Subjects and Design
Twelve healthy volunteers participated in a 90-minute positron emission tomography imaging scan using [11C]Carfentanil, a mu opioid receptors agonist. During the session, pain responses to a 10% topical capsaicin cream were continuously rated on a 0–100 scale. Participants also completed the Pittsburgh Sleep Quality Index (PSQI).
Poor sleep quality (PSQI) was positively and significantly associated with greater binding potential (BP) in regions within the frontal lobes. In addition, sleep duration was negatively associated with BP in these areas as well as the temporal lobe and anterior cingulate.
These findings suggest that poor sleep quality and short sleep duration are associated with endogenous opioid activity in these brain regions during the application of a noxious stimulus. Elucidating the role of the endogenous opioid system in mediating some of the associations between sleep and pain could significantly improve our understanding of the pathophysiology of chronic pain and might advance clinical practice by suggesting interventions that could buffer the adverse effects of poor sleep on pain.
Sleep; Pain; Capsaicin; PET; Imaging; Binding Potential; [11 C]Carfentanil
Host inflammation alters the availability of nutrients such as iron to limit microbial growth. However, Salmonella enterica serovar Typhimurium thrives in the inflamed gut by scavenging for iron with siderophores. By administering Escherichia coli strain Nissle 1917, which assimilates iron by similar mechanisms, we show that this non-pathogenic bacterium can outcompete and reduce S. Typhimurium colonization in mouse models of acute colitis and chronic persistent infection. This probiotic activity depends on E. coli Nissle iron acquisition as mutants deficient in iron uptake colonize the intestine but do not reduce S. Typhimurium colonization. Additionally, the ability of E. coli Nissle to overcome iron restriction by the host protein lipocalin-2, which counteracts some siderophores, is essential as S. Typhimurium is unaffected by E. coli Nissle in lipocalin-2-deficient mice. Thus, iron availability impacts S. Typhimurium growth and E. coli Nissle reduces S. Typhimurium intestinal colonization by competing for this limiting nutrient.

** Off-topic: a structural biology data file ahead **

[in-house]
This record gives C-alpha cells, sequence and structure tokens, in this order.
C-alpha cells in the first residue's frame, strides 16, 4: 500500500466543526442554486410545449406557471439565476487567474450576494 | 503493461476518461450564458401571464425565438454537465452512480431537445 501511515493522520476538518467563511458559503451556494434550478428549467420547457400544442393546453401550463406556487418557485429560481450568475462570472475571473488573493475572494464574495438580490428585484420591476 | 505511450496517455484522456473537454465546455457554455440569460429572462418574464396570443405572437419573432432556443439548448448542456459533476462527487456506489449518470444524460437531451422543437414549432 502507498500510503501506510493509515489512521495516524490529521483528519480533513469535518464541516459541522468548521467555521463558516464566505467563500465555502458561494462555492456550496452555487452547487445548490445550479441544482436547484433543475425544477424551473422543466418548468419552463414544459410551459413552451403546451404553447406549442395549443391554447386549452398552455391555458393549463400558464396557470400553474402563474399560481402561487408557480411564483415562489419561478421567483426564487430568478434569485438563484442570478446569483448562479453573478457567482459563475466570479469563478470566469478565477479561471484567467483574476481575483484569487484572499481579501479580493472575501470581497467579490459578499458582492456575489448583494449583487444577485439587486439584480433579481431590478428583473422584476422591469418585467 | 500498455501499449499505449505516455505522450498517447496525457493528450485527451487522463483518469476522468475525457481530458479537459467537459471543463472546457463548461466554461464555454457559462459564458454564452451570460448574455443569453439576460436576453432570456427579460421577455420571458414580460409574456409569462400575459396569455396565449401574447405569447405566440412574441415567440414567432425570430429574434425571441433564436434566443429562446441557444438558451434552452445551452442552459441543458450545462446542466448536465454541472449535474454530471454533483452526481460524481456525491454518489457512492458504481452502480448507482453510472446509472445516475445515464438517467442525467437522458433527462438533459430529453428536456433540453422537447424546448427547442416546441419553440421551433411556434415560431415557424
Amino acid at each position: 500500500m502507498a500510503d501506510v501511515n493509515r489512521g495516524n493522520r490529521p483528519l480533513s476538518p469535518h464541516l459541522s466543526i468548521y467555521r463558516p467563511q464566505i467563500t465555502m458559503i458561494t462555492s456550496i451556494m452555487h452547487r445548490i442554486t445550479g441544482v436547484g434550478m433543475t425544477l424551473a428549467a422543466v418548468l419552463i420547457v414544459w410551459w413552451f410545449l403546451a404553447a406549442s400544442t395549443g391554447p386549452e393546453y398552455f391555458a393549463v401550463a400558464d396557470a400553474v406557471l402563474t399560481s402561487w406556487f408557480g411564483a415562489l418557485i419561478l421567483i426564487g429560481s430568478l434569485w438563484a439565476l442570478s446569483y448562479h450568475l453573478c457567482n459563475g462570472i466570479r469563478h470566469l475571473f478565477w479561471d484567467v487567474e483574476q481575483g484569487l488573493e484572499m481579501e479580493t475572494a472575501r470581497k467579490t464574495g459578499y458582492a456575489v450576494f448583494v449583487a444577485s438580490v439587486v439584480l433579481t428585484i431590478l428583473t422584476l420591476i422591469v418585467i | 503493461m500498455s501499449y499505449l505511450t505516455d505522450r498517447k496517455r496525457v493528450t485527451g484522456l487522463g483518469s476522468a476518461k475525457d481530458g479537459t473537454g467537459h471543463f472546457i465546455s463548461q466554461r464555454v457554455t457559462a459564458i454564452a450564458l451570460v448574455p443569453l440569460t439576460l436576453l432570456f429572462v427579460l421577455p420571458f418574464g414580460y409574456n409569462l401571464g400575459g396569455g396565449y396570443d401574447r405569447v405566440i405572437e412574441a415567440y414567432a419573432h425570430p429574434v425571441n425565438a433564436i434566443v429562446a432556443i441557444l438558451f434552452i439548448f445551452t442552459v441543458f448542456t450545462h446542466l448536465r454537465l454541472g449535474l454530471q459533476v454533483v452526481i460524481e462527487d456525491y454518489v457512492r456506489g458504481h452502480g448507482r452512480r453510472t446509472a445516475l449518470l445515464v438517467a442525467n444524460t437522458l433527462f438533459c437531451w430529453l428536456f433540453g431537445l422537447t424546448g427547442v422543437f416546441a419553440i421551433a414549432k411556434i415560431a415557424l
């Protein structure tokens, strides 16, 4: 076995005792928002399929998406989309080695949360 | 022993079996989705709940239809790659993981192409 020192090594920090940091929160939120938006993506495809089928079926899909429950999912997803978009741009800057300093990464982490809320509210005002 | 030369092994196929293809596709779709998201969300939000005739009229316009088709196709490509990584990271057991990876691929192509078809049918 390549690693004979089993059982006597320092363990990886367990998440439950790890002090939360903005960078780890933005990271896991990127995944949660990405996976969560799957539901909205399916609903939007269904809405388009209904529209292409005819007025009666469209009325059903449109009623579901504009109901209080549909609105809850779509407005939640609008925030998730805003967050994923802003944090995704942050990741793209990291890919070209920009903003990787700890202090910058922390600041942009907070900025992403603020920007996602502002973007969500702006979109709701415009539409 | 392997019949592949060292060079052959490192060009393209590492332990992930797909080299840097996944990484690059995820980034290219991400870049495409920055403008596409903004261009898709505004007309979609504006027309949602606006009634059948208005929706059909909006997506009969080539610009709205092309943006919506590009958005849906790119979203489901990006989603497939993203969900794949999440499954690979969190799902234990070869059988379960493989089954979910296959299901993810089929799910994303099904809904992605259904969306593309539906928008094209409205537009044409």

There is much evidence to suggest that psychological and social issues are predictive of pain severity, emotional distress, work disability, and response to medical treatments among persons with chronic pain. Psychologists can play an important role in the identification of psychological and social dysfunction and in matching personal characteristics to effective interventions as part of a multidisciplinary approach to pain management, leading to a greater likelihood of treatment success. The assessment of different domains using semi-structured clinical interviews and standardized self-report measures permits identification of somatosensory, emotional, cognitive, behavioral and social issues in order to facilitate treatment planning. We briefly describe measures to assess constructs related to pain and intervention strategies for the behavioral treatment of chronic pain and discuss related psychiatric and substance abuse issues. Finally, we offer a future look at the role of integrating pain management in clinical practice in the psychological assessment and treatment for persons with chronic pain.
Chronic pain; assessment; coping; behavioral; psychological interventions; substance abuse
Neurotransmitter identity is a defining feature of all neurons because it constrains the type of information they convey, but it has become clear that many neurons in fact release multiple transmitters. Although the physiological role for co-release has remained poorly understood, the vesicular uptake of one transmitter can regulate filling with the other by influencing expression of the H+ electrochemical driving force. In addition, the sorting of vesicular neurotransmitter transporters and other synaptic vesicle proteins into different vesicle pools suggests the potential for distinct modes of release. Co-release thus serves multiple roles in synaptic transmission.
neurotransmitter co-release; neurotransmitter co-storage; synaptic vesicle pools; vesicular neurotransmitter transporters
Fear avoidance model; pain; disability; psychological risk factors